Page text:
Singaporean singer-songwriter Tanya Chua returns with a new 10-track album after a three-year sabbatical, writes China Daily’s Chen Nan.
Though her 2015 album Aphasia earned her six nominations at the prestigious Taiwan Golden Melody Awards, including Album of the Year and Best Mandarin Female Singer, singer-songwriter Tanya Chua decided to slow things down.
During the past three years, she traveled around the world, meeting new people and drawing inspiration from their stories about life.
These experiences have since become the basis of her new 10-track album Kisses For the World, which was released on December 20.
“For the last three years, I didn’t keep a schedule. One day, when I picked up my guitar again, the melodies came out naturally and I knew it was time to start writing songs again,” says Chua who was recently in Beijing.
The music video for the title song, which was shot in Sri Lanka, is a colorful piece that stems from her encounters with the country’s delicious food and its beautiful ocean.
In the song The Will, Chua talks about death. She described the songwriting process as “having a conversation with myself.”
“A friend of mine died and when I heard the news, I cried. That night, I thought about death and I looked back at my life. I wrote this song that very night,” recalls Chua.
Unlike her past songs, which usually deal with heartbreak, romance and her reflections on relationships, Chua showcases a different side through the new album which is more uplifting in nature.
“I had not really looked back on what I had done as a singer-songwriter but when I did, I realized that I didn’t fully open up to music. I used to be a shy woman, but now I feel different. I want to speak out,” she adds. “My music changes depending on where I am and who I’ve become.”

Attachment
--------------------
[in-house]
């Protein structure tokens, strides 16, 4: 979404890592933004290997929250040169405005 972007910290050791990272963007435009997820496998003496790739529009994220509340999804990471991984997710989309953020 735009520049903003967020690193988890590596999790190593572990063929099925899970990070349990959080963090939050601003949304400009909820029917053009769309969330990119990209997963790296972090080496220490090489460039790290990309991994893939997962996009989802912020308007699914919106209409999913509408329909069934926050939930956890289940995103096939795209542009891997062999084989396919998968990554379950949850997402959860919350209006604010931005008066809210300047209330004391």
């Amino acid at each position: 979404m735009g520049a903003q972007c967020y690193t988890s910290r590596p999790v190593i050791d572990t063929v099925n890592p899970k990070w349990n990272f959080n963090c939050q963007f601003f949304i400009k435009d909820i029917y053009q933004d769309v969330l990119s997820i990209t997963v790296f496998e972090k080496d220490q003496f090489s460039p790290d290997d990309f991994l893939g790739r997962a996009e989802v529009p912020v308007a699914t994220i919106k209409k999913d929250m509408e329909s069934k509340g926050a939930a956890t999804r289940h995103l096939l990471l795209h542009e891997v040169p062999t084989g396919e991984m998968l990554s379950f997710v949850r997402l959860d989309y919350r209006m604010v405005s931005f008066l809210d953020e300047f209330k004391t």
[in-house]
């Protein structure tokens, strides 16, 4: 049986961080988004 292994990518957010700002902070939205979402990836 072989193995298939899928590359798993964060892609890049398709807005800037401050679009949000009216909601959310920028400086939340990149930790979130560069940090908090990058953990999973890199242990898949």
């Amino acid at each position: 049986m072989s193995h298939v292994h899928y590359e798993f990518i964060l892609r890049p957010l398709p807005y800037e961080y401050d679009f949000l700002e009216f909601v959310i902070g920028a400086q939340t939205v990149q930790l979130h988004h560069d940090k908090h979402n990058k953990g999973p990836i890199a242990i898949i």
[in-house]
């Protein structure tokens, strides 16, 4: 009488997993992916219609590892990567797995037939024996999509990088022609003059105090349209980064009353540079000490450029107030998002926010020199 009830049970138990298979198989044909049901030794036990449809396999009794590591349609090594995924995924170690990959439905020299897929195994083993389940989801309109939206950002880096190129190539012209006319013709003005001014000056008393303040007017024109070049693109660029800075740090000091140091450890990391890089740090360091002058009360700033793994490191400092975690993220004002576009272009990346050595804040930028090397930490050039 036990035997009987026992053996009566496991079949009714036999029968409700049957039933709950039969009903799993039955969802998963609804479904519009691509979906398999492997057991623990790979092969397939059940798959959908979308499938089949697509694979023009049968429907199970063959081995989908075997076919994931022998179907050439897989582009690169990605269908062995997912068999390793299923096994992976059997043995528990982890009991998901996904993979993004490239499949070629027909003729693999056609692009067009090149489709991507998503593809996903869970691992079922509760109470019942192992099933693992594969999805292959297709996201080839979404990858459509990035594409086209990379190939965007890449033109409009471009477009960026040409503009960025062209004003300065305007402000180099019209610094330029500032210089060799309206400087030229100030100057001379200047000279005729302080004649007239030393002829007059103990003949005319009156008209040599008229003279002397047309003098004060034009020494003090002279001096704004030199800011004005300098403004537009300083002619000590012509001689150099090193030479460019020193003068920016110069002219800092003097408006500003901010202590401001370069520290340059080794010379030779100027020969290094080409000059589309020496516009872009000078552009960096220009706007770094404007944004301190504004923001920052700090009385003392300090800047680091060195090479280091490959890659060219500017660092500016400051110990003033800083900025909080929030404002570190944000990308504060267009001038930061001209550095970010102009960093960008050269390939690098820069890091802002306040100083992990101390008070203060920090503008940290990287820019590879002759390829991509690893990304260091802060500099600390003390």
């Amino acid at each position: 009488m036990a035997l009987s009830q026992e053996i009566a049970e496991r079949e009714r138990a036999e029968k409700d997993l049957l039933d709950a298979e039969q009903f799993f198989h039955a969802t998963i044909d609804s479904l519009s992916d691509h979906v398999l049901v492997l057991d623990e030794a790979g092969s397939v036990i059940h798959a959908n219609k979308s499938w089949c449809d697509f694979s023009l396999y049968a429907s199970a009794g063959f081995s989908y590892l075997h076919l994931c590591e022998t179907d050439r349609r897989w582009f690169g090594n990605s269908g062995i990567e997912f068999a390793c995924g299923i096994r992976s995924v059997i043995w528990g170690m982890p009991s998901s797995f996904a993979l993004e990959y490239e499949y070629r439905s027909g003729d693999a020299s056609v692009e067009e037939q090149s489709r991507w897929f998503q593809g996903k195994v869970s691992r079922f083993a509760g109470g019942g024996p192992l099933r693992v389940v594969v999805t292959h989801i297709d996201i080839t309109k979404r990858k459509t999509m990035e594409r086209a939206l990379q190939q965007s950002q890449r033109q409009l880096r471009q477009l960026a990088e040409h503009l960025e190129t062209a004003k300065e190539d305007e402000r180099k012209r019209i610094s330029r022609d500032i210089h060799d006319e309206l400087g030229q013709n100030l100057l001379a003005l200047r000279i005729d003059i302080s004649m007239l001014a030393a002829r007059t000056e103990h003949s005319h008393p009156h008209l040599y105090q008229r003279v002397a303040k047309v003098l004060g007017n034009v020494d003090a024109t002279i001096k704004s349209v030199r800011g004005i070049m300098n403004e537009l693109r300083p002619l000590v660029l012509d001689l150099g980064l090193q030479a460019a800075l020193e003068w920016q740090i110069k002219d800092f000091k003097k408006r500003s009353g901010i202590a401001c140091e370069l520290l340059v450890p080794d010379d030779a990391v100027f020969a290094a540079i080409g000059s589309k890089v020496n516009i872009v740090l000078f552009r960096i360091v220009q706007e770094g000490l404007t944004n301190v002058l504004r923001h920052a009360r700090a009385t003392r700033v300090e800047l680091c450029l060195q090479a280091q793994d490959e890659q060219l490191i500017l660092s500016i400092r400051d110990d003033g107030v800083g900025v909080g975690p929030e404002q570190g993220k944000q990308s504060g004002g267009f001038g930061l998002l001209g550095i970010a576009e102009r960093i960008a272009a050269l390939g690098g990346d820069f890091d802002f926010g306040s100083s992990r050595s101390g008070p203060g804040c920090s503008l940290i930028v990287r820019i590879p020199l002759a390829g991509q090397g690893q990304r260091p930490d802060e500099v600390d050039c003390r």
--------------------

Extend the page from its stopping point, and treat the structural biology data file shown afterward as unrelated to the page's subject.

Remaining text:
With 10 full-length albums, Chua, 43, is the only Singaporean singer-songwriter who has won the Best Mandarin Female Singer three times at Taiwan’s Golden Melody Awards, which is considered the Grammy Awards of the Mandarin music scene.
After Chua released her debut English album Bored in 1997, she signed with the Universal Music Group which ushered her into the world of Mandarin music. In 1998, she went to Los Angeles to study electronic guitar, and a year later she released her first self-titled Mandarin album. She has also written songs for other Mandopop singers such as Faye Wong and Na Ying.
During her travels to Paris three years ago, Chua also started learning how to bake cakes and cookies at a local pastry school.
“I fell in love with baking because I love dessert. I started from zero and it was not easy in the beginning. Making my first bread was as excited as finishing my first song,” says Chua. “The process of baking is like meditation. I focus on the food I am baking and keep out any interference.”